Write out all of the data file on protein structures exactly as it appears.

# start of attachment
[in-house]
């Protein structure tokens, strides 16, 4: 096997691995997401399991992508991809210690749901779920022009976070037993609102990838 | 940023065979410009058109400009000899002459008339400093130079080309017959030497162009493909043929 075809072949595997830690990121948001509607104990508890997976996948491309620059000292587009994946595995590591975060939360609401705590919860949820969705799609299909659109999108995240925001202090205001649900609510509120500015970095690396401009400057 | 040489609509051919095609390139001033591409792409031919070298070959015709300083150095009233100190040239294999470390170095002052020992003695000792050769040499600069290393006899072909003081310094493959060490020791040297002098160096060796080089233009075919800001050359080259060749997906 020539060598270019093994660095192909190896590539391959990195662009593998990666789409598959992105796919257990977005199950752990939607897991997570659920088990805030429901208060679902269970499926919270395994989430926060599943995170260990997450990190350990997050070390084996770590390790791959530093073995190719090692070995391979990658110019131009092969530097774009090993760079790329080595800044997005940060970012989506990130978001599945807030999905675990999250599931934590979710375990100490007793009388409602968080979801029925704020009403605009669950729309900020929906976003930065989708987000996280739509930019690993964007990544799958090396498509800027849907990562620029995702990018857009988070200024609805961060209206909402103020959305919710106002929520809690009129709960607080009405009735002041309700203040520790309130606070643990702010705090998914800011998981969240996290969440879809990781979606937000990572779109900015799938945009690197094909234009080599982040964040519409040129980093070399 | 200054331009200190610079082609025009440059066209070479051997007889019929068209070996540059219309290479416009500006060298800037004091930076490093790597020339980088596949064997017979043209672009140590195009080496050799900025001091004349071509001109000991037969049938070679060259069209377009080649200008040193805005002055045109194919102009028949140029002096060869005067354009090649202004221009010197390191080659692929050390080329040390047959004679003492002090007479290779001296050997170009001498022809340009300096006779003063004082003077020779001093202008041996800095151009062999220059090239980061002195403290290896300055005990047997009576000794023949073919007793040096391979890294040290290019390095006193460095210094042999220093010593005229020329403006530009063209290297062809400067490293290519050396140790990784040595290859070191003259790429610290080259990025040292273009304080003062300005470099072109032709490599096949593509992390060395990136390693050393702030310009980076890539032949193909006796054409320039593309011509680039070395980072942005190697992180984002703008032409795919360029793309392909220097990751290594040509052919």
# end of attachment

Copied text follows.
[in-house]
């Protein structure tokens, strides 16, 4: 096997691995997401399991992508991809210690749901779920022009976070037993609102990838 | 940023065979410009058109400009000899002459008339400093130079080309017959030497162009493909043929 075809072949595997830690990121948001509607104990508890997976996948491309620059000292587009994946595995590591975060939360609401705590919860949820969705799609299909659109999108995240925001202090205001649900609510509120500015970095690396401009400057 | 040489609509051919095609390139001033591409792409031919070298070959015709300083150095009233100190040239294999470390170095002052020992003695000792050769040499600069290393006899072909003081310094493959060490020791040297002098160096060796080089233009075919800001050359080259060749997906 020539060598270019093994660095192909190896590539391959990195662009593998990666789409598959992105796919257990977005199950752990939607897991997570659920088990805030429901208060679902269970499926919270395994989430926060599943995170260990997450990190350990997050070390084996770590390790791959530093073995190719090692070995391979990658110019131009092969530097774009090993760079790329080595800044997005940060970012989506990130978001599945807030999905675990999250599931934590979710375990100490007793009388409602968080979801029925704020009403605009669950729309900020929906976003930065989708987000996280739509930019690993964007990544799958090396498509800027849907990562620029995702990018857009988070200024609805961060209206909402103020959305919710106002929520809690009129709960607080009405009735002041309700203040520790309130606070643990702010705090998914800011998981969240996290969440879809990781979606937000990572779109900015799938945009690197094909234009080599982040964040519409040129980093070399 | 200054331009200190610079082609025009440059066209070479051997007889019929068209070996540059219309290479416009500006060298800037004091930076490093790597020339980088596949064997017979043209672009140590195009080496050799900025001091004349071509001109000991037969049938070679060259069209377009080649200008040193805005002055045109194919102009028949140029002096060869005067354009090649202004221009010197390191080659692929050390080329040390047959004679003492002090007479290779001296050997170009001498022809340009300096006779003063004082003077020779001093202008041996800095151009062999220059090239980061002195403290290896300055005990047997009576000794023949073919007793040096391979890294040290290019390095006193460095210094042999220093010593005229020329403006530009063209290297062809400067490293290519050396140790990784040595290859070191003259790429610290080259990025040292273009304080003062300005470099072109032709490599096949593509992390060395990136390693050393702030310009980076890539032949193909006796054409320039593309011509680039070395980072942005190697992180984002703008032409795919360029793309392909220097990751290594040509052919």